Despite performing admirably at oral argument, especially for a layman, Claimant has failed to come forward with competent expert evidence that would controvert Defendant’s showing. Claimant did argue that Defendant failed to indicate to the specialists to whom he was sent that he suffered from a second degree AV heart block. Claimant maintained that this demonstrated malpractice and that, while a first degree AV heart block could have been the result of other factors, the second degree AV heart block confirmed that he had Lyme disease as early as July of 2000. Claimant suggested that, had the specialists possessed this information, their reports and opinions might have been different.

However, Defendant demonstrated that this information was passed on to and reviewed by the specialists at Strong and that they determined that this could not have been related to Lyme disease. Even with this information, the infectious disease specialists at Strong determined that Claimant did not have and never did have Lyme disease.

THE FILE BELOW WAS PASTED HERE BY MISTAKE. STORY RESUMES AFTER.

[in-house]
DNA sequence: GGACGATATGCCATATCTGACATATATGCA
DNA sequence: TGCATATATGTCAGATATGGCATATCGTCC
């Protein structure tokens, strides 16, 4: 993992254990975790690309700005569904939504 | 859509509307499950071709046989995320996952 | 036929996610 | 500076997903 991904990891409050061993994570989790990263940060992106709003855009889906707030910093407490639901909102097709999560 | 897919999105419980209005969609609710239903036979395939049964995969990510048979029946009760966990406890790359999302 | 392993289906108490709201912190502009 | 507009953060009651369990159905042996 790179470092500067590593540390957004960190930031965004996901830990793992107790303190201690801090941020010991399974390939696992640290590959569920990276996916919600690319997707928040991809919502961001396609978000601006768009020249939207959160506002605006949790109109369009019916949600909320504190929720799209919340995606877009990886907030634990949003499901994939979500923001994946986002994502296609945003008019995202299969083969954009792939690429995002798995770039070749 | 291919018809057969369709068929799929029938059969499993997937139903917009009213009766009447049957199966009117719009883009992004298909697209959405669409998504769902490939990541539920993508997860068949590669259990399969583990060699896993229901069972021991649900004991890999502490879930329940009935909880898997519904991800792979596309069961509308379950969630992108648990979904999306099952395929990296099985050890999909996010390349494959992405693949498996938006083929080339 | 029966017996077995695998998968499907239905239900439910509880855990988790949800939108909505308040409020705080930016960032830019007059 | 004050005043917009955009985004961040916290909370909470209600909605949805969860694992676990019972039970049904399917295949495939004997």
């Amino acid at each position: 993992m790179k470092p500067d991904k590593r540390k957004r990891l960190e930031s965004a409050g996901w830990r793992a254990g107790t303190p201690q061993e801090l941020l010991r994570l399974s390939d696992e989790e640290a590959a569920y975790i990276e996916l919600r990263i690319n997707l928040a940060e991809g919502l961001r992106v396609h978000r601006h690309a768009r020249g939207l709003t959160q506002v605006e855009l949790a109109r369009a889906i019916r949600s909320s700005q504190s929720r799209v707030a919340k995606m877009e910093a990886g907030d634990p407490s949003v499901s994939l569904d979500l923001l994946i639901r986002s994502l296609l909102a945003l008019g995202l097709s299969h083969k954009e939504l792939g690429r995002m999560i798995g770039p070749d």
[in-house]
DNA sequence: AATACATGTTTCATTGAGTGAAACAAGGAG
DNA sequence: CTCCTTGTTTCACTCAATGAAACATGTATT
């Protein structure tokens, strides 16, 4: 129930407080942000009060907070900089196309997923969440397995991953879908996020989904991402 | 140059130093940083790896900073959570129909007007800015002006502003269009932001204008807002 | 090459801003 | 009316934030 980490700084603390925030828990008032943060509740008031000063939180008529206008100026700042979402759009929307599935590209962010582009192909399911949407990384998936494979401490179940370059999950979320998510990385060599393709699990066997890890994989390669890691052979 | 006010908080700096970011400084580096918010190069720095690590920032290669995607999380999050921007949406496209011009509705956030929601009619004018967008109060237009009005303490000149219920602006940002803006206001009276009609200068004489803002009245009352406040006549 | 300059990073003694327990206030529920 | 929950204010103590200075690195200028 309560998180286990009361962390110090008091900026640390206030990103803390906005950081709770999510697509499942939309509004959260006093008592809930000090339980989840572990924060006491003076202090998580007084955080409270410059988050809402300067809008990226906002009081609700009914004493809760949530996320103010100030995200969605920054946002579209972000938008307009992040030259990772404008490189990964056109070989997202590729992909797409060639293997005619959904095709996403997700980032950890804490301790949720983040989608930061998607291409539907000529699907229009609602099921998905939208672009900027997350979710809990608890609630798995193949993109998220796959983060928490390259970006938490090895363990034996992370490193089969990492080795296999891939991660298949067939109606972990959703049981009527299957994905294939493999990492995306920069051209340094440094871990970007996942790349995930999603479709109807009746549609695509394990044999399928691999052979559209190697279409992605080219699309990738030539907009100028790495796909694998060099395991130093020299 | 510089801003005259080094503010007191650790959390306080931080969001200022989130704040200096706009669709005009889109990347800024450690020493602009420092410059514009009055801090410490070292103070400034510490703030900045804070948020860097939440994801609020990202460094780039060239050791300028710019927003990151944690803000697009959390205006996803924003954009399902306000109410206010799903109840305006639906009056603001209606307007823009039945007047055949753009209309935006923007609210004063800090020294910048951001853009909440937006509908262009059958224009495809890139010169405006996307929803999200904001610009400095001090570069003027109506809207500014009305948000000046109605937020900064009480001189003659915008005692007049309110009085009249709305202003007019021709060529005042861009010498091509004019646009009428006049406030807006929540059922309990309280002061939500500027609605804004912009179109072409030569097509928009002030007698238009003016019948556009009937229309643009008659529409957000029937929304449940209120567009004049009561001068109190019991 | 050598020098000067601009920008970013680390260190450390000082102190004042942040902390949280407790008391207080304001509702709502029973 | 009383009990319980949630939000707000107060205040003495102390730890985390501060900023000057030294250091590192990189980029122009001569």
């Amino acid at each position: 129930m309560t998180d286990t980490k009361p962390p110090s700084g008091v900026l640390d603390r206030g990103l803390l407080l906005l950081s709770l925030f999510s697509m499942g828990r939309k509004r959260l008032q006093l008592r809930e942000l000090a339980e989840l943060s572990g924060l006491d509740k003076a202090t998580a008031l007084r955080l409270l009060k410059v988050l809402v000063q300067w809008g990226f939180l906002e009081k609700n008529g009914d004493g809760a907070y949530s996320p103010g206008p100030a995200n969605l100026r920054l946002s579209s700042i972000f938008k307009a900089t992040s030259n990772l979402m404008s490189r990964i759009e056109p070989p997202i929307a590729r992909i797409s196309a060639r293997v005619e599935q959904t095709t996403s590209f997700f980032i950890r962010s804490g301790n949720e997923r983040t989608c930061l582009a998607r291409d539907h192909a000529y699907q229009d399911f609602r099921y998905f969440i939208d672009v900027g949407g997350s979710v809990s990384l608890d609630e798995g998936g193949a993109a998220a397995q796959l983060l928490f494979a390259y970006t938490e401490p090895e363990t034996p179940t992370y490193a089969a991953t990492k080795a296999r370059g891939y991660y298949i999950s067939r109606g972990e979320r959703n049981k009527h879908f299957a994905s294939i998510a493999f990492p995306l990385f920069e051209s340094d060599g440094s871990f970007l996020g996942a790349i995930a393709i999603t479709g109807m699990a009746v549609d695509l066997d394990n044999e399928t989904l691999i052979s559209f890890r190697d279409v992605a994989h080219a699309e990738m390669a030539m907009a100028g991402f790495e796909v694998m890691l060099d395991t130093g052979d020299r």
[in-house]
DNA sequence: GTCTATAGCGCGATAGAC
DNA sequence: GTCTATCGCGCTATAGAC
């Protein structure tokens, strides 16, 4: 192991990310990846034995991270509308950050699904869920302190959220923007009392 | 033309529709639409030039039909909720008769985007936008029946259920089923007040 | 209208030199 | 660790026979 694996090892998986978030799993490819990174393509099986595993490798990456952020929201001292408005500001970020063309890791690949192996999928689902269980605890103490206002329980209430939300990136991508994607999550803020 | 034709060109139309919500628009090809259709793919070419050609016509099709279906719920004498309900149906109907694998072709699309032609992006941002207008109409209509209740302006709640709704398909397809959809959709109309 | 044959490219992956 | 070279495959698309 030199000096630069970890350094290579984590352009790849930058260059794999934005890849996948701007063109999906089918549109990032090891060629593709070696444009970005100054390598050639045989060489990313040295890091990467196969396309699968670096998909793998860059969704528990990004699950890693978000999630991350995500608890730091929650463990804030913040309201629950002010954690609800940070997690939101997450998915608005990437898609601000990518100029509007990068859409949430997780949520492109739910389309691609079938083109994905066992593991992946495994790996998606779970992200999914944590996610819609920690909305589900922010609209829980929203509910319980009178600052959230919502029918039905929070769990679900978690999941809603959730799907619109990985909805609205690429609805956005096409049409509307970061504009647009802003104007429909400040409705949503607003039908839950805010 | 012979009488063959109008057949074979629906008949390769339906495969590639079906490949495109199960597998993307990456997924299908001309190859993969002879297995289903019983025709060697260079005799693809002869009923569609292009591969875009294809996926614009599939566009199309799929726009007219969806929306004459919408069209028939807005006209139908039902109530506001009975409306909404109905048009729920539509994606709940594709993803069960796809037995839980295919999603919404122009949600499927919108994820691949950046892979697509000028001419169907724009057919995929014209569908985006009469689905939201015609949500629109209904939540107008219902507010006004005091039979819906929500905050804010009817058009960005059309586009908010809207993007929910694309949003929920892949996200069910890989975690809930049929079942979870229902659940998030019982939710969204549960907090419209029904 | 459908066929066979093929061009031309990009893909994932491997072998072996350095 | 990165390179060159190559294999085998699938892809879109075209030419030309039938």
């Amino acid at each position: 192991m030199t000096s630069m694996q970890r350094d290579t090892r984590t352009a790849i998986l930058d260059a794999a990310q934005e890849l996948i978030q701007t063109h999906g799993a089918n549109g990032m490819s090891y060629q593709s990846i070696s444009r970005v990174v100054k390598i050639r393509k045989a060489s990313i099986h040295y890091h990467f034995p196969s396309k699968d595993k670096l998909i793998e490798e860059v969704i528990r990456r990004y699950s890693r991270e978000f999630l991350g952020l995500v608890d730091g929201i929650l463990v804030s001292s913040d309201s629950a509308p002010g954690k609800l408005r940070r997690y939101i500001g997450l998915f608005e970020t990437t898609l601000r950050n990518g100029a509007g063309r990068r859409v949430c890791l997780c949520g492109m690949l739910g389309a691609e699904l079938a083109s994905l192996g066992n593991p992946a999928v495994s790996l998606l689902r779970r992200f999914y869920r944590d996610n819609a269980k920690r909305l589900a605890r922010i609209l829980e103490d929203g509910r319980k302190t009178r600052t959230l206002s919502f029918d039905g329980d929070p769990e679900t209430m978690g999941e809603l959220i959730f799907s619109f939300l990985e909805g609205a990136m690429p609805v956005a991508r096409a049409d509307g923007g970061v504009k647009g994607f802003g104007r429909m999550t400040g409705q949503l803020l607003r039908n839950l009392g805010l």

In this matter, Claimant is required to demonstrate, with expert testimony, how Defendant deviated from the accepted standard of care and how this deviation caused injury to Claimant. Claimant has failed to provide this necessary expert opinion. Because his claim involves the appropriate level of patient care and the exercise of professional judgment, I cannot accept Claimant’s own statement that the level of care afforded him was inadequate as the basis for a cause of action sounding in medical malpractice (see Twitchell v MacKay, 78 AD2d 125; Hale v State of New York, 53 AD2d 1025, lv denied 40 NY2d 804; see also Morgan v State of New York, 40 AD2d 891 [expert medical testimony required to establish malpractice involving patient care]). Claimant’s failure to provide such expert testimony is fatal to his claim for malpractice.

Finally, assuming arguendo that Claimant did have Lyme disease and that he should have been started on antibiotics earlier, Defendant’s doctors were entitled to rely on the contrary opinions of Drs. Cohn and Neughebauer who were experts in that field (Micciola v Sacchi, 36 AD3d 869). To the extent that Drs. Cohn and Neughebauer were negligent in the manner in which they dealt with Claimant, Defendant correctly points out that it cannot be held responsible for the actions of independent physicians (Rivers v State of New York, 159 AD2d 788, lv denied 76 NY2d 701).

Accordingly, it is hereby

ORDERED, that Defendant’s motion is granted in its entirety and the claim is dismissed.

May 23, 2007
Rochester, New York

Judge of the Court of Claims